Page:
Hi Deb and welcome to this board! I am/was a very active and incredibly fit person up to the point of my last spine injury over 4 years ago.
I know exactly how you are feeling as your story is quite similar to mine. After waking from the surgery, my sciatica was gone! But I did have some numbness issue with my left leg/foot that was a tad odd, as I had no issues on my left side prior to surgery. But other than that.. I felt great.
After my fusion surgery, I looked and felt amazing. I was thinking my healing was going to be a complete piece of cake. At week two, that all came to an abrupt halt! That numbing agent they coat the surgery site with had worn off, and the real healing pain had come forward, to include nerve pain in both legs and feet and severe muscle cramping in my legs.
Doc gave me a prednisone pack and it helped while taking it but then the pain returned. He then gave me Neurontin to try and see if it helped ease the nerve pain. I had a severe adverse reaction to the medication, that I could barely get out of the bed or walk and also suffered some very serious swelling. So I got put back on prednisone to help get things back into control. It helped temporarily again, but the nerve pain came back. So they tried me on the sister nerve med to that, called Lyrica. It only took one tablet and I had an immediate reaction.
I continued to have unexplainable swelling after all this and they were beginning to think I was allergic to the titanium hardware they put into my spine.
The doc said that I would have to tough things out on my own, as he was pretty sure some of my nerve pain was due to the swelling I had going on. Unfortunately, taking anti-inflammatories while trying to fuse defeats the purpose of the fusing process and can be directly correlated to fusions failing to take. So he had me tough it out for the first 3 months on my own, and then he put me back on anti-inflammers for awhile. I did help some and I was solidly fused at 7months.
Over time, the nerve pain calmed down ALOT and then became less frequent and more of an annoyance and minor distraction than anything.
I am left with permanent nerve damage as a direct result of the surgery on my left leg/foot. The doctor has no idea why this happened. I had no nerve impingement to begin with, and he does not think he ever even touched my nerve at all during the surgery.
Hopefully yours will fully resolve and you wont get left with any residual permanent damage. Mine is so slight, I dont give it much thought and a welcome trade off to how bad off I was before the surgery.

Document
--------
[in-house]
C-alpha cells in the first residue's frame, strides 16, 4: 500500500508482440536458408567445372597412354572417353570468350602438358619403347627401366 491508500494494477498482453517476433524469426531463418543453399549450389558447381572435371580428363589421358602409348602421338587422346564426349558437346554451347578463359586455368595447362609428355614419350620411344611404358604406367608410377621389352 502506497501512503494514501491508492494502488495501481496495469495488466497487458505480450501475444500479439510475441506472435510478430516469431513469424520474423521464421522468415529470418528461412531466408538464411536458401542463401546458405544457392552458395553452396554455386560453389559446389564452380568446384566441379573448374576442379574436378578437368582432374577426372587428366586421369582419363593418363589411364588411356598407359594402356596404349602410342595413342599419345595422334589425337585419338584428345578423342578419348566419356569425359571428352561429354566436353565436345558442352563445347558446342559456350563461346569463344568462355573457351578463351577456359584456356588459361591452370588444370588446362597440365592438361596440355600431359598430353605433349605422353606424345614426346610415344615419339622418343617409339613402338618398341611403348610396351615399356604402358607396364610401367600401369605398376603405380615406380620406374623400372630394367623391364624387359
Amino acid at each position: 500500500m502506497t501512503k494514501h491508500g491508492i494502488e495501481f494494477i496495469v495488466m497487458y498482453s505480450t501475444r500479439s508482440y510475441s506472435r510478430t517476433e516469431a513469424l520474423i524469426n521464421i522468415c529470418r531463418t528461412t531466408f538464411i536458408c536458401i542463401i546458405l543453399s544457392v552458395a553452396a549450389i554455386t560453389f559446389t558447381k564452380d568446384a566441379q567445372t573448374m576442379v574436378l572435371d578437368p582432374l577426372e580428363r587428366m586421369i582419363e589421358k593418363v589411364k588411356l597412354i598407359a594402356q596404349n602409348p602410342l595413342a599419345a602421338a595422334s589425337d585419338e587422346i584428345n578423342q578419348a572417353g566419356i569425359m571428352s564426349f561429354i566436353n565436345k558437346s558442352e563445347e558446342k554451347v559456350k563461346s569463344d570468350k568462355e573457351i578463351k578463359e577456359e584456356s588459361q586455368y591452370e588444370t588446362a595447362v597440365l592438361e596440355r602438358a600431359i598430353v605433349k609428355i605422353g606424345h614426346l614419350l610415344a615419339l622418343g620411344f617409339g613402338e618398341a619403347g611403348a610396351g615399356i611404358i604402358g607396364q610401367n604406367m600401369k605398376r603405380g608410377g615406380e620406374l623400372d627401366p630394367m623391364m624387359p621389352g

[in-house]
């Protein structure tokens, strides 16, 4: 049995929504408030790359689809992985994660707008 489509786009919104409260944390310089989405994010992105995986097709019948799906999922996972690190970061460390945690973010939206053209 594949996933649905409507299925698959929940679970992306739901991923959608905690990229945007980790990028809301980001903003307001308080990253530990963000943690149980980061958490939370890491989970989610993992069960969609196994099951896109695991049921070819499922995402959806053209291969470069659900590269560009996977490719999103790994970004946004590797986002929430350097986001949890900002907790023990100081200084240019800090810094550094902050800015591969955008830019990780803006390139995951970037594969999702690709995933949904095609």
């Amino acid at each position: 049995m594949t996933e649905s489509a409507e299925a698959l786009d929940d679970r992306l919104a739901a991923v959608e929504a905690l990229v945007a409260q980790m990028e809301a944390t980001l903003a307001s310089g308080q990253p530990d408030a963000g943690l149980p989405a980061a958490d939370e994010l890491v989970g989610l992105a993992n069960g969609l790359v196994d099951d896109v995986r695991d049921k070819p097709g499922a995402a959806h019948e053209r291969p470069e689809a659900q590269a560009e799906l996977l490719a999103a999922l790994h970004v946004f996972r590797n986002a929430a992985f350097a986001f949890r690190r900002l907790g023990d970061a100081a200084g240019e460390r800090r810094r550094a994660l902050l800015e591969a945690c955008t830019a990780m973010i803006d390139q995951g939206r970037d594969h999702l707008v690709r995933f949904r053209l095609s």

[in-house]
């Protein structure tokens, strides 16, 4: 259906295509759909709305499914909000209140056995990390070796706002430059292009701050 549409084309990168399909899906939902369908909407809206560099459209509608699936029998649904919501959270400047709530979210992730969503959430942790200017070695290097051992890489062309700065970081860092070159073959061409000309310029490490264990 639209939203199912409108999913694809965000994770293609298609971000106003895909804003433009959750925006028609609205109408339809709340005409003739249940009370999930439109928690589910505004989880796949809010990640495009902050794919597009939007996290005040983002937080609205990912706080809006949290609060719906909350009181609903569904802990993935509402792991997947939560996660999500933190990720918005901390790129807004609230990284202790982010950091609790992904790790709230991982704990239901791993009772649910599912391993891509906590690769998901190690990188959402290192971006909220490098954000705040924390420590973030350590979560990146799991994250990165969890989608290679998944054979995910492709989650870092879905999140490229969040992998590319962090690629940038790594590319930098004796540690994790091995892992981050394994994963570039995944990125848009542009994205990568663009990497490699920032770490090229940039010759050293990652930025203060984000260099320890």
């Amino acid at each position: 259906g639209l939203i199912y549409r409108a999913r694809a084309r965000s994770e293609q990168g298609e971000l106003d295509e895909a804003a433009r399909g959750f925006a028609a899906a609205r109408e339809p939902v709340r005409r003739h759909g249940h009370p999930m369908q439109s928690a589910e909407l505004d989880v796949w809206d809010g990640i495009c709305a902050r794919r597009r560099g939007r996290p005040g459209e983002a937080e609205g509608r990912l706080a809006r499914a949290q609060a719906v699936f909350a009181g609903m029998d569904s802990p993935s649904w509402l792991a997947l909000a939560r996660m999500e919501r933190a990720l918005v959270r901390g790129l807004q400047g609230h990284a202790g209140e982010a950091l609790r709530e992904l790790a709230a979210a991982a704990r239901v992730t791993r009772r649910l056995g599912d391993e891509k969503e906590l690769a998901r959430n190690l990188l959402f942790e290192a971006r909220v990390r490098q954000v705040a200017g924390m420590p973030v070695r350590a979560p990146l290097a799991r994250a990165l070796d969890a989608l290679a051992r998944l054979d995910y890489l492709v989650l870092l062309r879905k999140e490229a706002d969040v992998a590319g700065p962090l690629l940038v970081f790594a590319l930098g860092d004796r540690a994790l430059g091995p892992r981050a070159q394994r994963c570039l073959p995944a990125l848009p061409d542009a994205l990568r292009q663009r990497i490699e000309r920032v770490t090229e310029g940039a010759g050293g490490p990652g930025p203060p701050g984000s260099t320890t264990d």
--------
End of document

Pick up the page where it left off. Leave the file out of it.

None of us like to take meds, but us veterans have learned it's important to take what is needed to stay in control of pain. And the nerve meds does not mean failure in anyway, but just a means to help those in need get through the healing process with less pain. So many get great results from the meds, they are worth trying.
Your hubby is wonderful to want to take you out and get you out of the house for awhile. I would just communicate with him as you know him best to understand what you are going through right now, and I am sure he will understand. Tell him you'll take a raincheck on that and take him up on it in a few more weeks, when you and he can enjoy that time together better.
I was back at work at 7 weeks (office job). I really should have waited to return to work at 12 weeks, or more, but I financially needed to return to the job.
Wearing that brace is no picnic and while it supports your back, it also puts alot of strain on the rest of you having to adjust to that thing being on your body. You will need to wean yourself off from wearing it when the time comes.
Walking is the best thing you can do for yourself and makes a huge help to your healing process. If you have any home exercises you were given, do them as best you can. They too will help you heal.
When PT is offered, take full advantage of it. It was my turning point to my healing and feeling normal again. I shuffled into PT at around 10-12 weeks, stiff as a board. Within a few weeks, they had me walking with a normal gate and stranding up straight again. Works wonders!
Things seems gloomy right now, but you will begin to see some noticeable improvements in the coming weeks. Take your meds.. that's why you have them. It's not a sign of weakness or failure but a tool to help you control your pain. If you hurt, you are not going to heal as well or as fast.
Hang in there.